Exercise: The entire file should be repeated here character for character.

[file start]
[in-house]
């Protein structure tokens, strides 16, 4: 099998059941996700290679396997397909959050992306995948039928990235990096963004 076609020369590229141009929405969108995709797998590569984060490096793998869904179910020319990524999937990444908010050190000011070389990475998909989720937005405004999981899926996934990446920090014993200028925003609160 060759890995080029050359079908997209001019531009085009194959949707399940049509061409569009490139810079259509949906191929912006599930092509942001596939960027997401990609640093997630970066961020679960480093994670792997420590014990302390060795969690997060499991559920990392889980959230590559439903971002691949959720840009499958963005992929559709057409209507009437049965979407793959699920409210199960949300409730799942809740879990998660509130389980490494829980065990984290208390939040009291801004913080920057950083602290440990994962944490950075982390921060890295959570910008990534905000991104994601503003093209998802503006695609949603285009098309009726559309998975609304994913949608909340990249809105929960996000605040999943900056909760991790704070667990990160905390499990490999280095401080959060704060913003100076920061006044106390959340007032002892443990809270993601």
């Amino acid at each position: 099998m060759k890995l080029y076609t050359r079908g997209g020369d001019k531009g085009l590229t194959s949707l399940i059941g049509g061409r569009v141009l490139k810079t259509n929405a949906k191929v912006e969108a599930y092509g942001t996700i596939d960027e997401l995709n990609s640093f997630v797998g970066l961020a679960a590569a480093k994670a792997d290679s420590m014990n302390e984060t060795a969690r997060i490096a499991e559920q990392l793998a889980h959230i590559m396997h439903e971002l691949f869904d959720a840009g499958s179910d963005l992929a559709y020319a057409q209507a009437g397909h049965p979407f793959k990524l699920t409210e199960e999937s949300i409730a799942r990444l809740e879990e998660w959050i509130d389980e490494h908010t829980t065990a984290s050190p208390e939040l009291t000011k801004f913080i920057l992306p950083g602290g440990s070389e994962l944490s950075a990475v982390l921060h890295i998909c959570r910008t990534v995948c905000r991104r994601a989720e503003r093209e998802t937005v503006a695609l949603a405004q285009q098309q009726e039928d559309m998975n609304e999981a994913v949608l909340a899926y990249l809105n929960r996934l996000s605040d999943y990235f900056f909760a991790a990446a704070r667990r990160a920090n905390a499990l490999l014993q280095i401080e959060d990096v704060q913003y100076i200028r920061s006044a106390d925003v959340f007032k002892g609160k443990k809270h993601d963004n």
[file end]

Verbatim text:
[in-house]
């Protein structure tokens, strides 16, 4: 099998059941996700290679396997397909959050992306995948039928990235990096963004 076609020369590229141009929405969108995709797998590569984060490096793998869904179910020319990524999937990444908010050190000011070389990475998909989720937005405004999981899926996934990446920090014993200028925003609160 060759890995080029050359079908997209001019531009085009194959949707399940049509061409569009490139810079259509949906191929912006599930092509942001596939960027997401990609640093997630970066961020679960480093994670792997420590014990302390060795969690997060499991559920990392889980959230590559439903971002691949959720840009499958963005992929559709057409209507009437049965979407793959699920409210199960949300409730799942809740879990998660509130389980490494829980065990984290208390939040009291801004913080920057950083602290440990994962944490950075982390921060890295959570910008990534905000991104994601503003093209998802503006695609949603285009098309009726559309998975609304994913949608909340990249809105929960996000605040999943900056909760991790704070667990990160905390499990490999280095401080959060704060913003100076920061006044106390959340007032002892443990809270993601």
């Amino acid at each position: 099998m060759k890995l080029y076609t050359r079908g997209g020369d001019k531009g085009l590229t194959s949707l399940i059941g049509g061409r569009v141009l490139k810079t259509n929405a949906k191929v912006e969108a599930y092509g942001t996700i596939d960027e997401l995709n990609s640093f997630v797998g970066l961020a679960a590569a480093k994670a792997d290679s420590m014990n302390e984060t060795a969690r997060i490096a499991e559920q990392l793998a889980h959230i590559m396997h439903e971002l691949f869904d959720a840009g499958s179910d963005l992929a559709y020319a057409q209507a009437g397909h049965p979407f793959k990524l699920t409210e199960e999937s949300i409730a799942r990444l809740e879990e998660w959050i509130d389980e490494h908010t829980t065990a984290s050190p208390e939040l009291t000011k801004f913080i920057l992306p950083g602290g440990s070389e994962l944490s950075a990475v982390l921060h890295i998909c959570r910008t990534v995948c905000r991104r994601a989720e503003r093209e998802t937005v503006a695609l949603a405004q285009q098309q009726e039928d559309m998975n609304e999981a994913v949608l909340a899926y990249l809105n929960r996934l996000s605040d999943y990235f900056f909760a991790a990446a704070r667990r990160a920090n905390a499990l490999l014993q280095i401080e959060d990096v704060q913003y100076i200028r920061s006044a106390d925003v959340f007032k002892g609160k443990k809270h993601d963004n």